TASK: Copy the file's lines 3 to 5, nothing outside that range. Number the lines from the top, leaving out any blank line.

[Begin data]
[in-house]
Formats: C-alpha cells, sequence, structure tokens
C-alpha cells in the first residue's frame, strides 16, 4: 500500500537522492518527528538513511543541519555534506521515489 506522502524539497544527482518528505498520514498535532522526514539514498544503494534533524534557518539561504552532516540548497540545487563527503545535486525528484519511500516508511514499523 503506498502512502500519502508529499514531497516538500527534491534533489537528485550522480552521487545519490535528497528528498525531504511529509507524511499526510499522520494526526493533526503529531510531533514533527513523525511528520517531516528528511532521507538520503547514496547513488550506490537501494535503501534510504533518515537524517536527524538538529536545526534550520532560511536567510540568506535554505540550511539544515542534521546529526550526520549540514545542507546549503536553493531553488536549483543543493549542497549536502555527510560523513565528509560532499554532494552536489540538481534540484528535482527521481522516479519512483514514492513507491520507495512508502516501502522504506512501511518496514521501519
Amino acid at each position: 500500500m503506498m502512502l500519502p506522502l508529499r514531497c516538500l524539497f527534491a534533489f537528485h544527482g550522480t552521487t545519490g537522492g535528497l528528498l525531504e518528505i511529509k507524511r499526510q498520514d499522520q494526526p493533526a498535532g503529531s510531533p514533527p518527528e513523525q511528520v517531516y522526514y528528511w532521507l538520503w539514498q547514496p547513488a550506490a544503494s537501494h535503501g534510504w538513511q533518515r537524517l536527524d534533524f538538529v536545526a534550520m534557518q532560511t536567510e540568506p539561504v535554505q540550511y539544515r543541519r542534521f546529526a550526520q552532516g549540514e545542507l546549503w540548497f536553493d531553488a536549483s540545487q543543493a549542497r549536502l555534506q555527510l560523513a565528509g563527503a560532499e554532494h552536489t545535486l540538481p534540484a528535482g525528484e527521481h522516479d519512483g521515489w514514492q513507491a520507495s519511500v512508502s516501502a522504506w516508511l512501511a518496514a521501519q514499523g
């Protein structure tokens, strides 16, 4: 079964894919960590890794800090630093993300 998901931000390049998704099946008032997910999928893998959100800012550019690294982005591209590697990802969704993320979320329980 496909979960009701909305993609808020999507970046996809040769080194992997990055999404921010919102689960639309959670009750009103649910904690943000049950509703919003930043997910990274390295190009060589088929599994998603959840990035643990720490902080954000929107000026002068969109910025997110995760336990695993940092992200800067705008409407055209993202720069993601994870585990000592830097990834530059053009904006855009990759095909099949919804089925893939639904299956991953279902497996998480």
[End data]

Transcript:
C-alpha cells in the first residue's frame, strides 16, 4: 500500500537522492518527528538513511543541519555534506521515489 506522502524539497544527482518528505498520514498535532522526514539514498544503494534533524534557518539561504552532516540548497540545487563527503545535486525528484519511500516508511514499523 503506498502512502500519502508529499514531497516538500527534491534533489537528485550522480552521487545519490535528497528528498525531504511529509507524511499526510499522520494526526493533526503529531510531533514533527513523525511528520517531516528528511532521507538520503547514496547513488550506490537501494535503501534510504533518515537524517536527524538538529536545526534550520532560511536567510540568506535554505540550511539544515542534521546529526550526520549540514545542507546549503536553493531553488536549483543543493549542497549536502555527510560523513565528509560532499554532494552536489540538481534540484528535482527521481522516479519512483514514492513507491520507495512508502516501502522504506512501511518496514521501519
Amino acid at each position: 500500500m503506498m502512502l500519502p506522502l508529499r514531497c516538500l524539497f527534491a534533489f537528485h544527482g550522480t552521487t545519490g537522492g535528497l528528498l525531504e518528505i511529509k507524511r499526510q498520514d499522520q494526526p493533526a498535532g503529531s510531533p514533527p518527528e513523525q511528520v517531516y522526514y528528511w532521507l538520503w539514498q547514496p547513488a550506490a544503494s537501494h535503501g534510504w538513511q533518515r537524517l536527524d534533524f538538529v536545526a534550520m534557518q532560511t536567510e540568506p539561504v535554505q540550511y539544515r543541519r542534521f546529526a550526520q552532516g549540514e545542507l546549503w540548497f536553493d531553488a536549483s540545487q543543493a549542497r549536502l555534506q555527510l560523513a565528509g563527503a560532499e554532494h552536489t545535486l540538481p534540484a528535482g525528484e527521481h522516479d519512483g521515489w514514492q513507491a520507495s519511500v512508502s516501502a522504506w516508511l512501511a518496514a521501519q514499523g
């Protein structure tokens, strides 16, 4: 079964894919960590890794800090630093993300 998901931000390049998704099946008032997910999928893998959100800012550019690294982005591209590697990802969704993320979320329980 496909979960009701909305993609808020999507970046996809040769080194992997990055999404921010919102689960639309959670009750009103649910904690943000049950509703919003930043997910990274390295190009060589088929599994998603959840990035643990720490902080954000929107000026002068969109910025997110995760336990695993940092992200800067705008409407055209993202720069993601994870585990000592830097990834530059053009904006855009990759095909099949919804089925893939639904299956991953279902497996998480």